According to the CBC, an unpublished clinical trial is missing data for a third of its participants. The drug tested in the study has been prescribed for nausea in pregnancy for four decades, but its efficacy is in question. Dr. Nav Persaud thinks data from the trial should not be used because of a high risk of bias. In Canada the drug is sold under the name Diclectin and in the US it is called Diclegis. Persaud, a family physician and researcher at St. Michael’s Hospital in Toronto, has now published the flawed study, and is quoted at the Canadian Broadcasting Corporation website:
“If data for 31 per cent of the participants is missing, that’s a very big problem. The reason for that is if you don’t know what happened to those 31 per cent of women then you don’t really know about the effects of the medication so depending on what happened to those [participants], the results and the conclusions could be very different. This example shows why it’s important for the clinical trial information to be available to the public and it’s disappointing that it hasn’t been for more than 40 years.
“There might be other medications that were approved a long time ago based on older studies or even medications that were approved recently based on newer studies where the public availability of the clinical trial study reports would change our conclusions and change clinical practice so all of those reports should be made publicly available immediately.”
Dr. Persaud said he could not find a study that showed the medication’s effectiveness, after reviewing thousands of pages obtained via information requests to the FDA and Health Canada. Canada’s Society of Obstetricians and Gynecologists recommends ginger and vitamin B6 to relieve nausea and vomiting during pregnancy.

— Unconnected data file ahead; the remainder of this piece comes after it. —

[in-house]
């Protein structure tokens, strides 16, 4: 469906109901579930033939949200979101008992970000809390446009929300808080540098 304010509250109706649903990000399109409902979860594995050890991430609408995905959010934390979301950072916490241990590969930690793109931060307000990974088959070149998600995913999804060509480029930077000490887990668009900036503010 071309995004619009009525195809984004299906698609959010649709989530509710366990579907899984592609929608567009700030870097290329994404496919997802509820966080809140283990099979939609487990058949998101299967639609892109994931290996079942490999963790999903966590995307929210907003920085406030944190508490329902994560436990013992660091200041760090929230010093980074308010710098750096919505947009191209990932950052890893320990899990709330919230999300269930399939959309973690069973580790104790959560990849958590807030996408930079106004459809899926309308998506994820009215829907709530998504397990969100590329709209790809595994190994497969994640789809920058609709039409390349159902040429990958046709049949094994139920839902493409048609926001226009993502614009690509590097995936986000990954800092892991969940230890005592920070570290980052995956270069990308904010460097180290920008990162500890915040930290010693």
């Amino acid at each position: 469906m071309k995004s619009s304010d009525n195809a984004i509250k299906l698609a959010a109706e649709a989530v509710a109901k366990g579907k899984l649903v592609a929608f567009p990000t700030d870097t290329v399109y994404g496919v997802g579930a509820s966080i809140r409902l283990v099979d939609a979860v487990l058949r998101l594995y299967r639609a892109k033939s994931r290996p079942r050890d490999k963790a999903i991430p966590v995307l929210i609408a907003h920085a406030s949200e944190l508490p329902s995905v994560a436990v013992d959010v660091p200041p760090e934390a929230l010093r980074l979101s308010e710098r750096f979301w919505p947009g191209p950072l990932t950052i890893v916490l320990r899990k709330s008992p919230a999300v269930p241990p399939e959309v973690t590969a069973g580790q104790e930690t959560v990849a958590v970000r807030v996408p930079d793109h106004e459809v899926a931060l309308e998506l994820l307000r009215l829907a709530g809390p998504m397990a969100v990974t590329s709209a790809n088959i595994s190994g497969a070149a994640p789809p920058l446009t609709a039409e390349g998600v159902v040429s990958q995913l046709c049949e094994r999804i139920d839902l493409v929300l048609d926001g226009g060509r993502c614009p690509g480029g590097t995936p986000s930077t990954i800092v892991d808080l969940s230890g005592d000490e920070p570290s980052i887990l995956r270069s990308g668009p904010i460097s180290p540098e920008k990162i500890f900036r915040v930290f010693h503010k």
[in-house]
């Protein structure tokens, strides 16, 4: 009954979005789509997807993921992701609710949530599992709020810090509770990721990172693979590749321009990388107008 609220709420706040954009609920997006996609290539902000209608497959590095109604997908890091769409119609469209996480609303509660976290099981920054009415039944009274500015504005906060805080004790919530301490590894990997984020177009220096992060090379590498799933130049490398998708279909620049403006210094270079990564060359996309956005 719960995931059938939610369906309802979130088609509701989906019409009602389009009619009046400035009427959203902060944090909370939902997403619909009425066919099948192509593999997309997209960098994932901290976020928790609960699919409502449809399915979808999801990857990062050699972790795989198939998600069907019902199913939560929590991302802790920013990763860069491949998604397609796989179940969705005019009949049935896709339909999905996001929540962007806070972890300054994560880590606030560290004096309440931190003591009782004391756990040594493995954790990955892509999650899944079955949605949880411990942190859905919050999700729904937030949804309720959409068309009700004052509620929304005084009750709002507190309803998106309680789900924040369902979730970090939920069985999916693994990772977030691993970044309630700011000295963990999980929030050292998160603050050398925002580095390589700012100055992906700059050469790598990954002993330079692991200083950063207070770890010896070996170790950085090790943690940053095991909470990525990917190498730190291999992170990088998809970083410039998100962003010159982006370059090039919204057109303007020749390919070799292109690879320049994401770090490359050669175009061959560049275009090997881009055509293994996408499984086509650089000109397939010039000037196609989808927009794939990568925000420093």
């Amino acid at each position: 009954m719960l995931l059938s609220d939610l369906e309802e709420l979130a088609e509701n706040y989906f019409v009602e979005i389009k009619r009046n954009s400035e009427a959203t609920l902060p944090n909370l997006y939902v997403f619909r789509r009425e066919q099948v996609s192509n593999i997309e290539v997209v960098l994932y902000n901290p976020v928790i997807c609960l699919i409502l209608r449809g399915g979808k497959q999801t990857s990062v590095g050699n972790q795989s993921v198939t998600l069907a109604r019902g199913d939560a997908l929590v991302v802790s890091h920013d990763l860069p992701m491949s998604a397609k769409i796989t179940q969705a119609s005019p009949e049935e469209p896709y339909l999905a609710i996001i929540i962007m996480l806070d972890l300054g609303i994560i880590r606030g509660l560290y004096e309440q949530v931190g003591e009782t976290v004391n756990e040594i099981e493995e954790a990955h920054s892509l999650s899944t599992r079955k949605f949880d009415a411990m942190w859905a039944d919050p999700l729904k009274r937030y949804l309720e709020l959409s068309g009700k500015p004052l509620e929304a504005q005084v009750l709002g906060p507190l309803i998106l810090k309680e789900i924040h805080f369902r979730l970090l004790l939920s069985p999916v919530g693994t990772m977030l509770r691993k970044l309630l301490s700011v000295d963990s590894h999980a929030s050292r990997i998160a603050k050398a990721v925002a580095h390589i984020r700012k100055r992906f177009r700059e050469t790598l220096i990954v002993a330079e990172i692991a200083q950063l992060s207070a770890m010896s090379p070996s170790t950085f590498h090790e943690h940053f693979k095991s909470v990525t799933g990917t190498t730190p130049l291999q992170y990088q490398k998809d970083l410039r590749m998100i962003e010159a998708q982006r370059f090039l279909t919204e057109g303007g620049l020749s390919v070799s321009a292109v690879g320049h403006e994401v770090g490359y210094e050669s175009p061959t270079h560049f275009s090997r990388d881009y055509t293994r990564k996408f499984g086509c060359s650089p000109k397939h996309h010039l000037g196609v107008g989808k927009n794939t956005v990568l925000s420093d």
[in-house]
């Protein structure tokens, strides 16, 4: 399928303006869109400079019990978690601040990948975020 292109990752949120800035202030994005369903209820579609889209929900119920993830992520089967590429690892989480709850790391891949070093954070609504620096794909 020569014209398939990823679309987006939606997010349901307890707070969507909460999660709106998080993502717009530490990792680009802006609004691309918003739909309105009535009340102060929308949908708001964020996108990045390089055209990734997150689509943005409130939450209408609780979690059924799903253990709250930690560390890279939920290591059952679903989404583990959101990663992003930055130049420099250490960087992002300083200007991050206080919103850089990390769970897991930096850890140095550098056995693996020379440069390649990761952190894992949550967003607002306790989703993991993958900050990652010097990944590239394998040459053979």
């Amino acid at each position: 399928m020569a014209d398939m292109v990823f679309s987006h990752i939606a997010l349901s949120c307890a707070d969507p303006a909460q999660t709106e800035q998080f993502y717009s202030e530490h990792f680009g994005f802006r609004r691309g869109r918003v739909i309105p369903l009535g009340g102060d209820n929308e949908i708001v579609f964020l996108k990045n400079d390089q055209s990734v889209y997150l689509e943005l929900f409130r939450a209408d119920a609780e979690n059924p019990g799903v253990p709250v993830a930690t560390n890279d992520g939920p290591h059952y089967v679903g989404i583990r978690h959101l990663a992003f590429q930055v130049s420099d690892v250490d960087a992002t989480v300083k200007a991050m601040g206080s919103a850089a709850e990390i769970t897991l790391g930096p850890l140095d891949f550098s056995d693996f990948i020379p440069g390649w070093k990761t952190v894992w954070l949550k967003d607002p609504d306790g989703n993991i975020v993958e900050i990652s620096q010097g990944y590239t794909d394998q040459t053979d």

Not an isolated incident
The National Institutes of Health published an analysis of fraud in clinical trials, and it is both eye-opening and unsettling. The report suggests that if data fraud is not commonly detected, by analogy of ‘the tip of the iceberg,’ the actual rate may be rather high, with numerous surveys of scientists showing the majority have committed or know of misconduct. Further mentioned is that “More than 2000 scientific articles have been retracted over the last 40 years,” most due to data fraud, and that retractions have dramatically increased in recent years. (RELATED: Read more accounts of fake science at FakeScience.news)
In February 2015, Medical News Today noted that after clinical trial site inspections, the FDA took action regarding 57 clinical trials between 1998 and 2013, including 22 trial cites that committed falsifications and “under-reporting of potential side-effects.” A freedom of information request by professor Charles Seife at New York University uncovered the violations, but his search of the medical literature revealed that the FDA failed to notify the public, and did not retract the published results of the studies. A search of the FDA clinical trial inspection database showed that almost 4% of the records (over 4,000 trials) contained the FDA’s most severe classification of official action indicated. An example: failure to mention a leg amputation two weeks after an experimental treatment was started that was credited for “major clinical improvements.”
Who can you trust?
We use clinical studies to find medicines that are safe and effective. Big Pharma spends hundreds of millions of dollars to get a single drug approved, and the public relies on the integrity of this process. But people are corruptible; this is simply part of the human condition. Some research is conducted by those who are willing to falsify data. Thus what passes for science may in part be junk science. To elevate science to an exalted position, as if scientists are all-knowing, infallible, and beyond reproach, is a gross error of judgement. (RELATED: Read more examples of corruption in medicine and government at Corruption.news.)